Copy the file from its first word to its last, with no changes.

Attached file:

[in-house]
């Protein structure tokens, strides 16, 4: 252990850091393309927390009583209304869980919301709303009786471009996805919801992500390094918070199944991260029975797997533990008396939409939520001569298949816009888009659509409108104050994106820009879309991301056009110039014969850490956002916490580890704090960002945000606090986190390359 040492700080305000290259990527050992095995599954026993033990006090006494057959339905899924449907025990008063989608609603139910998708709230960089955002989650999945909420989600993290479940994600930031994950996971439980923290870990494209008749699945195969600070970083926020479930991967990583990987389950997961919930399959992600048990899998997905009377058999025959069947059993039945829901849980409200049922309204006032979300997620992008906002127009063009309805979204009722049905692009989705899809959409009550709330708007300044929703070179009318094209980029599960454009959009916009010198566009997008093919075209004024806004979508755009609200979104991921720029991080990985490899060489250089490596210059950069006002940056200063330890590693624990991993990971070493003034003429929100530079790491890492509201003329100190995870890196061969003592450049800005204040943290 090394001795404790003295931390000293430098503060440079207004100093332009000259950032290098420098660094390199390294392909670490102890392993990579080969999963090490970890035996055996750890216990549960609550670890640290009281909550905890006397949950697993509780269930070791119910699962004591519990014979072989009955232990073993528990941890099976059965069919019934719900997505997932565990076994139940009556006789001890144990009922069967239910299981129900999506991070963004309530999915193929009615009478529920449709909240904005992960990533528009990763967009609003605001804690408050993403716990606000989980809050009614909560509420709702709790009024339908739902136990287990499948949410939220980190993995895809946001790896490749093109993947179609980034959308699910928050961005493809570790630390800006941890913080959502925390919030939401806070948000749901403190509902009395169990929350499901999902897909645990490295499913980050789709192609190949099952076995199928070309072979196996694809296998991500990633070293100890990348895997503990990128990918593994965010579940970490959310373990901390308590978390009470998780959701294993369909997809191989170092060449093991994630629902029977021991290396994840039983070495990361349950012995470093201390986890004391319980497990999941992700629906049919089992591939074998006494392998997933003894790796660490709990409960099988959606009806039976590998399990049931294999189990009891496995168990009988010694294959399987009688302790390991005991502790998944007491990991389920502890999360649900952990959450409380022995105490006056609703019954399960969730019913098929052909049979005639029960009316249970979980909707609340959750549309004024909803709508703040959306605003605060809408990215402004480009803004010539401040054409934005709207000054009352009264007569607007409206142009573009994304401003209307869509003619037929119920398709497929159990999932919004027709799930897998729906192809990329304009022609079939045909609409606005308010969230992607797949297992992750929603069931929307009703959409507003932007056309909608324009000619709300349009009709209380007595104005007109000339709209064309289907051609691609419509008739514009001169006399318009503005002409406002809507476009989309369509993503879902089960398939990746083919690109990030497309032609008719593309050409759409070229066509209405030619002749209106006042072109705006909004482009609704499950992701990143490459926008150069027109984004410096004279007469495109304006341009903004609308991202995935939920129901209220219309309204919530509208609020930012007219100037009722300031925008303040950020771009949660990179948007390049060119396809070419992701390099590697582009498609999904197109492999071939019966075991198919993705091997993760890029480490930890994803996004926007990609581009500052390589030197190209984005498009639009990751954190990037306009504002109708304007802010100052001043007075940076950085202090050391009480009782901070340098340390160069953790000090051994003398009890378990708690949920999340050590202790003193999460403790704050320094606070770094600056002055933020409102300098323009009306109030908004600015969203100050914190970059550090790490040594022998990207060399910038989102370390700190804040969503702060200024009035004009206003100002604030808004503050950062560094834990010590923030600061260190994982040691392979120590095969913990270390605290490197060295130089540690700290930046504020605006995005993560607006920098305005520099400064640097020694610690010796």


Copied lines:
[in-house]
């Protein structure tokens, strides 16, 4: 252990850091393309927390009583209304869980919301709303009786471009996805919801992500390094918070199944991260029975797997533990008396939409939520001569298949816009888009659509409108104050994106820009879309991301056009110039014969850490956002916490580890704090960002945000606090986190390359 040492700080305000290259990527050992095995599954026993033990006090006494057959339905899924449907025990008063989608609603139910998708709230960089955002989650999945909420989600993290479940994600930031994950996971439980923290870990494209008749699945195969600070970083926020479930991967990583990987389950997961919930399959992600048990899998997905009377058999025959069947059993039945829901849980409200049922309204006032979300997620992008906002127009063009309805979204009722049905692009989705899809959409009550709330708007300044929703070179009318094209980029599960454009959009916009010198566009997008093919075209004024806004979508755009609200979104991921720029991080990985490899060489250089490596210059950069006002940056200063330890590693624990991993990971070493003034003429929100530079790491890492509201003329100190995870890196061969003592450049800005204040943290 090394001795404790003295931390000293430098503060440079207004100093332009000259950032290098420098660094390199390294392909670490102890392993990579080969999963090490970890035996055996750890216990549960609550670890640290009281909550905890006397949950697993509780269930070791119910699962004591519990014979072989009955232990073993528990941890099976059965069919019934719900997505997932565990076994139940009556006789001890144990009922069967239910299981129900999506991070963004309530999915193929009615009478529920449709909240904005992960990533528009990763967009609003605001804690408050993403716990606000989980809050009614909560509420709702709790009024339908739902136990287990499948949410939220980190993995895809946001790896490749093109993947179609980034959308699910928050961005493809570790630390800006941890913080959502925390919030939401806070948000749901403190509902009395169990929350499901999902897909645990490295499913980050789709192609190949099952076995199928070309072979196996694809296998991500990633070293100890990348895997503990990128990918593994965010579940970490959310373990901390308590978390009470998780959701294993369909997809191989170092060449093991994630629902029977021991290396994840039983070495990361349950012995470093201390986890004391319980497990999941992700629906049919089992591939074998006494392998997933003894790796660490709990409960099988959606009806039976590998399990049931294999189990009891496995168990009988010694294959399987009688302790390991005991502790998944007491990991389920502890999360649900952990959450409380022995105490006056609703019954399960969730019913098929052909049979005639029960009316249970979980909707609340959750549309004024909803709508703040959306605003605060809408990215402004480009803004010539401040054409934005709207000054009352009264007569607007409206142009573009994304401003209307869509003619037929119920398709497929159990999932919004027709799930897998729906192809990329304009022609079939045909609409606005308010969230992607797949297992992750929603069931929307009703959409507003932007056309909608324009000619709300349009009709209380007595104005007109000339709209064309289907051609691609419509008739514009001169006399318009503005002409406002809507476009989309369509993503879902089960398939990746083919690109990030497309032609008719593309050409759409070229066509209405030619002749209106006042072109705006909004482009609704499950992701990143490459926008150069027109984004410096004279007469495109304006341009903004609308991202995935939920129901209220219309309204919530509208609020930012007219100037009722300031925008303040950020771009949660990179948007390049060119396809070419992701390099590697582009498609999904197109492999071939019966075991198919993705091997993760890029480490930890994803996004926007990609581009500052390589030197190209984005498009639009990751954190990037306009504002109708304007802010100052001043007075940076950085202090050391009480009782901070340098340390160069953790000090051994003398009890378990708690949920999340050590202790003193999460403790704050320094606070770094600056002055933020409102300098323009009306109030908004600015969203100050914190970059550090790490040594022998990207060399910038989102370390700190804040969503702060200024009035004009206003100002604030808004503050950062560094834990010590923030600061260190994982040691392979120590095969913990270390605290490197060295130089540690700290930046504020605006995005993560607006920098305005520099400064640097020694610690010796």